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Kathryn Calder: Bright and Vivid

Music Reviews Kathryn Calder
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Kathryn Calder: <i>Bright and Vivid</i>

Supergroups are peculiar entities in that they often end up sounding like the egos of their stars battling it out for the listener’s attention. I would guess this is the reason why a band like New Pornographers has always sought to distance itself from such a term. Although it’s true that many of the members of the band had solo projects or previous band experience (Dan Bejar’s Destroyer, Neko Case and Carl “A.C.” Newman’s solo careers), The New Pornographers was many of these indie stars’ first widely successful project, where they encouraged each other to expand out in their solo careers. This open and inspiring environment was what Kathryn Calder (at only 18 years of age) was welcomed into when she officially replaced Neko Case back in 2006—so when she launched her solo career with her first solo album last year, it didn’t come as much of a surprise.

Where that first album of hers, Are You My Mother?, was incredibly personal and introspective, Calder’s sophomore album is much more open and outward-looking. According to Calder herself, Are You My Mother? was an album that she wanted to record for her dying mother at the time, and that deep personal emotion could be plainly heard, bearing itself on each and every song from that album. As a follow-up, Bright and Vivid finds Calder exploring wider sonic landscapes that range from cutesy synth-pop (“Who Are You?”) to more experimental indie rock (“New Frame of Mind”, “All The Things”). While I usually commend artists for branching out, some of the risks she takes on Bright and Vivid just don’t convince me that she is sold on these ideas either.

The album starts with “One, Two, Three” which features these noisy, distorted guitars that come in swelling and layering on top of each other in a way that wouldn’t sound so out of place in a Sonic Youth album. Although even the vocals are a bit distorted, Calder sings a fantastic melody in the verse of “One, Two, Three” that turns and spins in unexpected ways. Easily one of my favorites off the album, this is a song that shows off Calder’s daring new musical persona that is both sweet and catchy, but also dirty and distorted. Unfortunately, not all of the songs on Bright and Vivid manage to strike that same balance.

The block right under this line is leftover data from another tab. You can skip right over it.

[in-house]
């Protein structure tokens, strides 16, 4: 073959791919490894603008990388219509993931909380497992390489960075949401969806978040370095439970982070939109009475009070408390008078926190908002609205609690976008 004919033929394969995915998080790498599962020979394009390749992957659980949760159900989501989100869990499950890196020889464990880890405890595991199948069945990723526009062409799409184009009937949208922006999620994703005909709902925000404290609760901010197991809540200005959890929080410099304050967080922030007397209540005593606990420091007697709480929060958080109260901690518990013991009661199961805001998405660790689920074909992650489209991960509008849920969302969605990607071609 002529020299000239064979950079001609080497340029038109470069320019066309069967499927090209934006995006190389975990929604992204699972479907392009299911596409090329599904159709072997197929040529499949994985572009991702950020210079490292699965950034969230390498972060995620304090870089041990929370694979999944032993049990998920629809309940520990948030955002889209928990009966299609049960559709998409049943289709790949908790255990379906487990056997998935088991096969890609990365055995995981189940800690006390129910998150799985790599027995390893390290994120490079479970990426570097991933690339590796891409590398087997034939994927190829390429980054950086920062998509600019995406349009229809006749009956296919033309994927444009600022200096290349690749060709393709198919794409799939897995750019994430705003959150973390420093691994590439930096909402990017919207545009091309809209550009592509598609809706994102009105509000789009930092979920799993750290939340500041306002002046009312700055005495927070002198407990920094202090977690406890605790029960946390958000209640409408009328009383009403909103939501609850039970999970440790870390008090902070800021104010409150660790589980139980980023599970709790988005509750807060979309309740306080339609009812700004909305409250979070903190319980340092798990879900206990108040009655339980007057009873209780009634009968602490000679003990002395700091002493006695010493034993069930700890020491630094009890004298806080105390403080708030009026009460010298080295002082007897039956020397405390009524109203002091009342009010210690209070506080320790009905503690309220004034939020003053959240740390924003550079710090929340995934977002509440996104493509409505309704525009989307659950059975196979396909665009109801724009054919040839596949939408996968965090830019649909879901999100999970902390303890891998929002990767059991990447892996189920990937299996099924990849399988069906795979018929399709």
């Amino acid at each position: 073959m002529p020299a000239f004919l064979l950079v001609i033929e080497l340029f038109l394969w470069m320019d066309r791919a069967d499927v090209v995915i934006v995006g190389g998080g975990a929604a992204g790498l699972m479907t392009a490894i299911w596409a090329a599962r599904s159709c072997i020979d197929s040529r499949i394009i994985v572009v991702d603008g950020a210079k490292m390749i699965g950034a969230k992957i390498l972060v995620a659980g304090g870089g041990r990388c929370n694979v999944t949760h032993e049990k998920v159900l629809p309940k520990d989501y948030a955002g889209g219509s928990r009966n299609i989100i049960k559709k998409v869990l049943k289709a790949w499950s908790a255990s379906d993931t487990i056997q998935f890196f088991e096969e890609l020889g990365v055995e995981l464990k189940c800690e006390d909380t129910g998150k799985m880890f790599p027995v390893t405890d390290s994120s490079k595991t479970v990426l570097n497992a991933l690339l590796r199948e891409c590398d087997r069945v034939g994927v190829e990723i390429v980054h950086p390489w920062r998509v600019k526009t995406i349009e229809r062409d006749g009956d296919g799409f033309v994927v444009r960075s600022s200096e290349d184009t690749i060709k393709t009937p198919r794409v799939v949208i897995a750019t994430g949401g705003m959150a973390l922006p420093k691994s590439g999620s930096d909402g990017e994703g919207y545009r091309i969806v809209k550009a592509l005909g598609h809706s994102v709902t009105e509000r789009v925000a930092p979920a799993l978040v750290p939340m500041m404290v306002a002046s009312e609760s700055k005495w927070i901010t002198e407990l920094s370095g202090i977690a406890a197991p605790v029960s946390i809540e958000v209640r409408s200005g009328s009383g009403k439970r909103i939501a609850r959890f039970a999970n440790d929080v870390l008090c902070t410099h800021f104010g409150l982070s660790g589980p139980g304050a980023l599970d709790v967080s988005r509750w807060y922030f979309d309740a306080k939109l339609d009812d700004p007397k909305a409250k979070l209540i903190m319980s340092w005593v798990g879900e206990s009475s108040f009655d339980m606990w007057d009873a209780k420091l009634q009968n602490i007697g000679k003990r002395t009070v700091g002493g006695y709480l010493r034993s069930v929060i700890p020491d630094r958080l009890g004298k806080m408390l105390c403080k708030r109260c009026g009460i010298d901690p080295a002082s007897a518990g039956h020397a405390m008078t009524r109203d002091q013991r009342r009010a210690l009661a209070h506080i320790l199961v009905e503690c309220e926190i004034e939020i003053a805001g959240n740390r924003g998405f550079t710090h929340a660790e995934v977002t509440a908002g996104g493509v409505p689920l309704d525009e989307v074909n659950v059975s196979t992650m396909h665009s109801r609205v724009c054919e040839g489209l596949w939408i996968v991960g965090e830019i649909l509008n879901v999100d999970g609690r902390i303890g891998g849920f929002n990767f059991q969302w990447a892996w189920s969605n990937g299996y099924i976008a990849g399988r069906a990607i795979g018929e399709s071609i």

The following song, “Who Are You?”, fits more into the “synth-pop” category, with its loud, bombastic drums and synthesized vocal samples taking the spotlight. However, the production choices here are not nearly as compelling as the ones on the opening track, as the track’s in-your-face drums and mish-mash of synthesizer/guitar parts just never fit together into the kind of song Calder is trying to craft. Throughout the album, these distorted drum samples appear over and over (sounding a bit like the ones Lykke Li used on her recent album) but often end up being more irritating than energetic. “Right Book” is another track that has this same problem, featuring those same distorted electronic drums and reverb-heavy vocals that never really sound like they belong in the same song.

Not surprisingly, the album’s softer moments are where Calder’s unique voice and great ear for songwriting get to truly shine. Songs like “New Frame of Mind” and “City Of Sounds” look back at Calder’s adolescence with a tender kind of nostalgia, where “Turn A Light On” is a particularly great track whose strumming guitars and light percussion reference The Shins’ “New Slang” in a way. These softer but still sonically interesting songs had me wishing Calder wasn’t so eager to grow up and prove herself.

In an interview with Straight speaking about her first album, Calder admitted that, “I was very aware of the fact that there would be an immediate comparison, and that the record would have to be good. And that if it wasn’t good, if it really wasn’t good, I would be judged because of that.” And while she has certainly set herself apart as more than a Neko Case “fill-in”, I still find myself liking her most when her music comes from a more natural and honest place. Bright and Vivid feels like the work of an artist eager to grow and mature; I just wish she’d be okay with where she is right now too.

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